Frequently Asked Questions
The following are answers to the questions we're asked the most...
Share of the Farm Program
What's unique about the Share of the Farm program at Avalon Farms Homegrown?
Variety...what’s a summer in Michigan without cherries and sweet corn in season? We secure products that we don't grow from other Michigan family farms and include them in the shares so you can enjoy more of what Michigan farmers grow.
Choice...we let you choose the items and amounts you want each week. Now you can get the fresh veggies and fruit your family loves, and none that they don't.
What does it cost and how do I sign-up?
See the Online Market for options, pricing and online registration.
I love to eat _____ (insert product) but I've run out of ideas of what to do with it. Any suggestions?
Cook it. Bake it. Grill it. Freeze it. Can it. This is summer's abundance at it's best. Recipes, storage tips and directions for preparation are provided with the deliveries.
How can you have tomatoes available in May?
Ah, the glories of a greenhouse. Thanks to our greenhouses and high tunnels we can start growing earlier in the spring and harvest later in the fall. We are able pick hydroponic tomatoes from April through November.
What are your growing practices? Are you certified organic?
No two growing seasons are the same! Many factors impact what weed, insect or disease problems we have to deal with including what we crops we are growing. Some crops thrive in the heat, others prefer cooler temperatures. A cold, wet spring will create disease problems such as powdery mildew. A hot, dry summer will increase certain insect pest pressure.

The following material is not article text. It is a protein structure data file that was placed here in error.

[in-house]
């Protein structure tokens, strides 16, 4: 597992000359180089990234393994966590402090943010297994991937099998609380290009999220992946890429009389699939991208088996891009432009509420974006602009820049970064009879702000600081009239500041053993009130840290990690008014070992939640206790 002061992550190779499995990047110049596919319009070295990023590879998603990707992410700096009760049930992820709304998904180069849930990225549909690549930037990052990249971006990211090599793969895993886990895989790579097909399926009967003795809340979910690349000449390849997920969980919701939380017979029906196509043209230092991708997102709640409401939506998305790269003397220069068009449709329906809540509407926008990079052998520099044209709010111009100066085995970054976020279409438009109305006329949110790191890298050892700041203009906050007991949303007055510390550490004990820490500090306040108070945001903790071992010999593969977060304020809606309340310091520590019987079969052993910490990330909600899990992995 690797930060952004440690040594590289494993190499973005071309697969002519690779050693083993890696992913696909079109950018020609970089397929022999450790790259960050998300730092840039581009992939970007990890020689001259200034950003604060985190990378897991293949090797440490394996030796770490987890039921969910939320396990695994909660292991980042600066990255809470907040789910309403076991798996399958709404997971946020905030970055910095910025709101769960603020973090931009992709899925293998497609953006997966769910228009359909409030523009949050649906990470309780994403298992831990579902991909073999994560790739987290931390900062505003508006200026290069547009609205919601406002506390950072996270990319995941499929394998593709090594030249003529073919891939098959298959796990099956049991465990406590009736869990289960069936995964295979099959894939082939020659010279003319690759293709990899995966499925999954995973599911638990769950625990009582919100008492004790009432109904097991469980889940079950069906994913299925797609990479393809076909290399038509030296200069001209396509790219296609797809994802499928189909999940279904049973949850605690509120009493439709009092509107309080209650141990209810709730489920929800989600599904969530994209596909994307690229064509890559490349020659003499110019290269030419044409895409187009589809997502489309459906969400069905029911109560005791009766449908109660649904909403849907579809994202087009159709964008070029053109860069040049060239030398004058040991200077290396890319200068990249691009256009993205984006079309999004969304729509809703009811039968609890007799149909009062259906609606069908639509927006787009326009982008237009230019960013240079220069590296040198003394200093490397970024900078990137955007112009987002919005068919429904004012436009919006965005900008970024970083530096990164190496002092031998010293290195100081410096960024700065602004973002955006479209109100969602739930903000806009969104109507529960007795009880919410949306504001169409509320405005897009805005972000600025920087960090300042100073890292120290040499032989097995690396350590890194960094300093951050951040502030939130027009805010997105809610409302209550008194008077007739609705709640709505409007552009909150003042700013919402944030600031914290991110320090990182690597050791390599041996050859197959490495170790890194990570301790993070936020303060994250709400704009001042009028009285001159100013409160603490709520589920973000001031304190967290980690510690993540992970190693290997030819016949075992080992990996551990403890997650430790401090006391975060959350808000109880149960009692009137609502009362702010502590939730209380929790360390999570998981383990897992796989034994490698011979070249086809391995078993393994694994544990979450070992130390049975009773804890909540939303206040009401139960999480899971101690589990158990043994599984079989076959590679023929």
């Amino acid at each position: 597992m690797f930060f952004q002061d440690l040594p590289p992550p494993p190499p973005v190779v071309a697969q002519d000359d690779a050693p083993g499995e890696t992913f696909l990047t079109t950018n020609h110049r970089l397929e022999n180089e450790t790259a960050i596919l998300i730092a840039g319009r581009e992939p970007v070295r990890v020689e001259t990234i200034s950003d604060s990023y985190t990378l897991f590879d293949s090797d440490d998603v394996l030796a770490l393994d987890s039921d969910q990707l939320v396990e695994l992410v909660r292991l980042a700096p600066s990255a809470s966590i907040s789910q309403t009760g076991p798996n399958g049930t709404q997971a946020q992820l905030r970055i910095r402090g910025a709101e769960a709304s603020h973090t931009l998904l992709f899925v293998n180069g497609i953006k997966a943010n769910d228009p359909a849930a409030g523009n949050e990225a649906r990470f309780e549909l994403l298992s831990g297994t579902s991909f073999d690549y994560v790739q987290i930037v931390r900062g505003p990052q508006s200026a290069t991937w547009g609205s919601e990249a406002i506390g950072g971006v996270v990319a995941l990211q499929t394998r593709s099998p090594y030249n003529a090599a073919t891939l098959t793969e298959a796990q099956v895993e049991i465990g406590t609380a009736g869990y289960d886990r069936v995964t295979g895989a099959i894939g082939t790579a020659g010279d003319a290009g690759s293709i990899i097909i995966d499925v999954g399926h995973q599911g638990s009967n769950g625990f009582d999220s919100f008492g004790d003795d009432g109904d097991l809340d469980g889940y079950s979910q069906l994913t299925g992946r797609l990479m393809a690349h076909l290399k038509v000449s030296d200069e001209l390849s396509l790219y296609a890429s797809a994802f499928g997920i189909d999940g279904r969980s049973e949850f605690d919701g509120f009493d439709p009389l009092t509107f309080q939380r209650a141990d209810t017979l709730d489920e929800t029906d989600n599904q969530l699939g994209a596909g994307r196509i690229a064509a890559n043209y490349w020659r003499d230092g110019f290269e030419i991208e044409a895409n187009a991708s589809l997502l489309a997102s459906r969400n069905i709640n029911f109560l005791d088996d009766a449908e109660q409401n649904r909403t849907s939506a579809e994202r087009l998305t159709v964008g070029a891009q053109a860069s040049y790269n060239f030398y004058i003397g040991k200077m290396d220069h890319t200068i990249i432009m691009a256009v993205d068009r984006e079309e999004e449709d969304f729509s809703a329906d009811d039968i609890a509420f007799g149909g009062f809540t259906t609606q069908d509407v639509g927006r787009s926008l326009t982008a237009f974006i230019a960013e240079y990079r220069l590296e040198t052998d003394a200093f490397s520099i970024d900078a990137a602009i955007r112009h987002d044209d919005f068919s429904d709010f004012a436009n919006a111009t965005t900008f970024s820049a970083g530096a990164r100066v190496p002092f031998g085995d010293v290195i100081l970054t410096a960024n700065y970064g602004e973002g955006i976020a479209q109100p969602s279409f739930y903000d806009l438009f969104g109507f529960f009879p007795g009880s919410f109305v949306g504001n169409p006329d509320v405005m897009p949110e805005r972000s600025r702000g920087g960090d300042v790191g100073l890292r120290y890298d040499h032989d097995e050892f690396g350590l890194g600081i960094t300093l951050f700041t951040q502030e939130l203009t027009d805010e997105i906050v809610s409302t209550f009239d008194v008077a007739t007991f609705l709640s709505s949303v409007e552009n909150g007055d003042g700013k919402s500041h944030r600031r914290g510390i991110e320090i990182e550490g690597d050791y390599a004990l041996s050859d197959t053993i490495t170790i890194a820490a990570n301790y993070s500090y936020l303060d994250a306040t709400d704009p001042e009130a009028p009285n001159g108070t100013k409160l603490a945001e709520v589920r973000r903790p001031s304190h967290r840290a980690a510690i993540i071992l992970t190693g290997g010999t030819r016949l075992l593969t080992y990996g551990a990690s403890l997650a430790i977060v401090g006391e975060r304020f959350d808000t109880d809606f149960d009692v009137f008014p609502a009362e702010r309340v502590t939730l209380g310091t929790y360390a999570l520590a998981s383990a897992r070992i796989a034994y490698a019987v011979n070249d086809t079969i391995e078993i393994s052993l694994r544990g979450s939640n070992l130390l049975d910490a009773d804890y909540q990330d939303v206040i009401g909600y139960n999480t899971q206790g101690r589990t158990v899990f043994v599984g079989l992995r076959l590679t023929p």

- We use integrated pest management strategies and tactics, like rotating crops to different fields or sections of the gardens to help avoid insect, disease and weed pest problems.
- When it come to the greenhouses, controlling pest problems is different than in the gardens. We use lady beetles in the lettuce house to control aphids. The two major insect pest problems in the tomato house are white fly and spider mite. We are able to us incarsea, a type of parasitic wasp, to control them. Since we pollinate with bumble bees we don't want to use any insecticides.
- Weed, disease and insect pests are monitored so that we take action only if, and when, those pests start to negatively impact crop quality or production. We then use crop protectant products appropriate for the pest problem we're dealing with. Sometimes those products are labeled for use in Certified Organic systems when that is the product most effective, but organic products are not always available, and sometimes are not the most effective choice. Much of our produce is actually pesticide free, by scouting pest problems we can stay on top of problems so that we don't have to use insecticides, herbicides, fungicides as all.
- A biodegradable mulch is used to control weeds in rows. We love it since there's no plastic to pull in the fall and no plastic to dispose of either.
- We avoid tilling to control weed pests because we want to prevent soil erosion. Not tilling also conserves soil moisture.
- Our partnering farmers are also responsible growers and share our concern for producing a safe product for you and protecting soil and water resources.